Category Archives: Christianity in Modernity

“It’s All About the Gospel,” Said the Reformed Papalist

Here’s a follow-up to my post below, “Is Western Culture Worse than Sodom and Nineveh” – It occurred to me that those Calvinists whose final recourse when discussing cultural topics is “It’s the Gospel that really changes people ” may … Continue reading

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Is Western Culture Worse Than Sodom and Nineveh?

I tend to be a “glass is half empty” sort of guy, always noticing the downside of things and usually having to have others of a less melancholy temperament point out to me that sometimes, perhaps even most of the … Continue reading

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“The Dregs of the Last Christendom”

Doug Wilson has been doing a provocative series of posts on rebuilding Christendom in this secular age. Many of them are quite helpful, but occasionally I find myself wondering about the practical strategies that would flow from following Wilson’s principles … Continue reading

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Insight Into U.S. Politics

Here’s some interesting thoughts on politics by Niccolo Machiavelli (1469-1527), which disturbingly describe the contemporary American political scene. Consider these thoughts from Chapter 9 of The Prince on the need for a ruler to studiously avoid pursuing what he ought … Continue reading

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Augustinian Ambiguity (II)

Following on my previous three or four posts about Augustinian politics, let me say that I fully believe in and support Christian education, and I do not believe that secular education is a good thing. I agree in general terms … Continue reading

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Augustinian Ambiguity (I)

Augustine’s masterwork City of God raises terribly fascinating questions of what type of society Christians should seek to have, and how consistently they should pursue it. Joining education with social vision and maintenance (as both secular and Christian education do) … Continue reading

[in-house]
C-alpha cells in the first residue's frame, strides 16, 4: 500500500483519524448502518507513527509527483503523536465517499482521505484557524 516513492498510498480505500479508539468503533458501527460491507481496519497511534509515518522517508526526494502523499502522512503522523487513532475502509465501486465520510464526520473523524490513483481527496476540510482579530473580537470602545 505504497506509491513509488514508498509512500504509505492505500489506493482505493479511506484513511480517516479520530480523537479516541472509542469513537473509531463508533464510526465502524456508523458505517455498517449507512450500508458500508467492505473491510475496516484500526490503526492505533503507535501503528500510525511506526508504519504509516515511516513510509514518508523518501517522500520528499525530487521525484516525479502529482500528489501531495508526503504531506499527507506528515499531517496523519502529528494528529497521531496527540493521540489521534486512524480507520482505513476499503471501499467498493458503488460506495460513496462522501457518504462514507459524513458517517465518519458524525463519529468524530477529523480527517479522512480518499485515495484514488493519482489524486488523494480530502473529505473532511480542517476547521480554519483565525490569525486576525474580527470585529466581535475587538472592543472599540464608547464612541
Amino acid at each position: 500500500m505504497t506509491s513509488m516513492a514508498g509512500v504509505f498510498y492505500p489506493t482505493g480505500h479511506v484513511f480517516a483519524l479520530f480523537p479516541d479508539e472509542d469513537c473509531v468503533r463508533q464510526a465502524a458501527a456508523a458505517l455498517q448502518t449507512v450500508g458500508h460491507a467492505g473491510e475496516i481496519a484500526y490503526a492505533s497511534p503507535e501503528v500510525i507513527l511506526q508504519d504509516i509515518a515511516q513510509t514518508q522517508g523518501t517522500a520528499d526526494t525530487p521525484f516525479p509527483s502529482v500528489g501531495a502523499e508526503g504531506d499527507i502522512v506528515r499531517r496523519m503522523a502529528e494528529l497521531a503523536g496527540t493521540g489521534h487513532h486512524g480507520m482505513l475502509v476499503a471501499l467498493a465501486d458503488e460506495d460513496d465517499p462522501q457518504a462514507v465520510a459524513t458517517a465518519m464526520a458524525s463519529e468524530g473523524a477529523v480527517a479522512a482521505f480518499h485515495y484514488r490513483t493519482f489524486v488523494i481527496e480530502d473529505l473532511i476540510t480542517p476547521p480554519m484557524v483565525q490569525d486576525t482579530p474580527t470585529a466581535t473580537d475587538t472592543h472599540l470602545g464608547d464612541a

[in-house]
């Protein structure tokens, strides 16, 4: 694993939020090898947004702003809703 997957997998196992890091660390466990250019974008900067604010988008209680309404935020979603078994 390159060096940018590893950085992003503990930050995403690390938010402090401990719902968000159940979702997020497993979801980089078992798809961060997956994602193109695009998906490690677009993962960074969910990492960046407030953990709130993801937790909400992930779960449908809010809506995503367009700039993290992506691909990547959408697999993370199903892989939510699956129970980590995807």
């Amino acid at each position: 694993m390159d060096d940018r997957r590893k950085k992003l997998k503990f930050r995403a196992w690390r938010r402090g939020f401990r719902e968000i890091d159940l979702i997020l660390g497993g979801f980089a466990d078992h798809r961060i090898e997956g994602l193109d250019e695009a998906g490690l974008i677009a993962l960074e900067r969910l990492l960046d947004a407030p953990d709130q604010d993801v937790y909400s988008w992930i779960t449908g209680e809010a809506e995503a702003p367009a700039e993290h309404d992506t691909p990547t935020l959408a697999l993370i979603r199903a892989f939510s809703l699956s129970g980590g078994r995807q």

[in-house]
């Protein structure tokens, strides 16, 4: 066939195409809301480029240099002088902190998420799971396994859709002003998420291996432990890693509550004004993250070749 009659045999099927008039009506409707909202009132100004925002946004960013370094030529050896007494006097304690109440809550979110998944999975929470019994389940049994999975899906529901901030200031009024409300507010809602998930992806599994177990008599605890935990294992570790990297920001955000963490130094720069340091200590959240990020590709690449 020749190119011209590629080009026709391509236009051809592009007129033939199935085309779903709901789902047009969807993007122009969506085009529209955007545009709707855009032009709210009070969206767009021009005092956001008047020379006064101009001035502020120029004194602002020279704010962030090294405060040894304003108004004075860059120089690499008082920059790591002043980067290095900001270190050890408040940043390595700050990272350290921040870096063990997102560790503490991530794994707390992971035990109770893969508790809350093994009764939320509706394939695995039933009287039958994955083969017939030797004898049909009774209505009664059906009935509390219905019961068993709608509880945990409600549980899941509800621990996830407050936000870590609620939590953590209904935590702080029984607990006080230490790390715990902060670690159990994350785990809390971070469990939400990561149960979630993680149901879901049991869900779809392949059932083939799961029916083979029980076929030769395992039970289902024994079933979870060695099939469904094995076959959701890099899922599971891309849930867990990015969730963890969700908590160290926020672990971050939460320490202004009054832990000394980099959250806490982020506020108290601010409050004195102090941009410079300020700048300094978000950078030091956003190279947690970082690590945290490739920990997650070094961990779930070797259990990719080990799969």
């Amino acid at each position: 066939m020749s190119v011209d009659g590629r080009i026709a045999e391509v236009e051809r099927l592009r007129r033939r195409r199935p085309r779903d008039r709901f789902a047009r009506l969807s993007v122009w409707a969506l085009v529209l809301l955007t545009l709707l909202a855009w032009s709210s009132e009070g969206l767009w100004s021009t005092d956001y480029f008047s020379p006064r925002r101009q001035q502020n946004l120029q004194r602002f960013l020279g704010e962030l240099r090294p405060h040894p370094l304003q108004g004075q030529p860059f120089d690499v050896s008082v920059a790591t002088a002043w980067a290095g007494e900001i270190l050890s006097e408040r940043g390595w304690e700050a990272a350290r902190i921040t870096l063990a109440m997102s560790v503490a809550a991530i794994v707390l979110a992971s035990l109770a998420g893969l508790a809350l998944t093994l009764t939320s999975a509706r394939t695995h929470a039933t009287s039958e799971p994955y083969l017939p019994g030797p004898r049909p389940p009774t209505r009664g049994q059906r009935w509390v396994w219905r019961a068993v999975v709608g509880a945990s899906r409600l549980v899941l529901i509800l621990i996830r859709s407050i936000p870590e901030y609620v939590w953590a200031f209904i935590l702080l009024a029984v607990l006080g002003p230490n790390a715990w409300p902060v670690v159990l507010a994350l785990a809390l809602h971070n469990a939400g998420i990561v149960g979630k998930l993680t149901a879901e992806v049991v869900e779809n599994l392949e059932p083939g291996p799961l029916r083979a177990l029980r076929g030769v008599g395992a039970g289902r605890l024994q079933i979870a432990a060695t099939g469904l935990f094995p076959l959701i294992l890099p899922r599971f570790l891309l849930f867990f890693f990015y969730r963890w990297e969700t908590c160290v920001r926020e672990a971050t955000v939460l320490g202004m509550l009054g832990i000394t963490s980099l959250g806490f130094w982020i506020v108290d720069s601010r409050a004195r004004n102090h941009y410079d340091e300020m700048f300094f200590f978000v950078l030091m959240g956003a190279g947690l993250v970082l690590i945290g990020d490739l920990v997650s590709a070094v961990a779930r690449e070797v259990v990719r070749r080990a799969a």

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Machiavelli on Religion and Society

Interesting words from Machiavelli: Having therefore considered everything, I conclude that the religion introduced by Numa was among the principal reasons for the happiness of that city [Rome], because it produced good institutions, the good institutions created good fortune, and … Continue reading

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Locke on Philosophy and “Ordinary Language”

Modern philosophers—and sometimes philosophy in general—have often been charged with speaking in a rarified discourses of their own making, unintelligible to the general public. Here’s what Locke has to say on the subject: “Nor do I deny that those words … Continue reading

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Killing for the Telephone Company

In his article Killing for the Telephone Company: Why the Nation State Is Not the Keeper of the Common Good,:”(Modern Theology 20:2, April 2004, pp. 243-274.)”: William Cavanaugh examines the idea held by many Christians today that the State is … Continue reading

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Calvinists and Cartesians (Part III)

Walter E. Rex in his book Essays on Pierre Bayle and Religious Controversy (Martinus Nijhoff: The Hague, 1965) makes a sustained argument that throughout the 17th century Calvinist orthodoxy was fundamentally altered by currents of the developing “Age of Reason” … Continue reading

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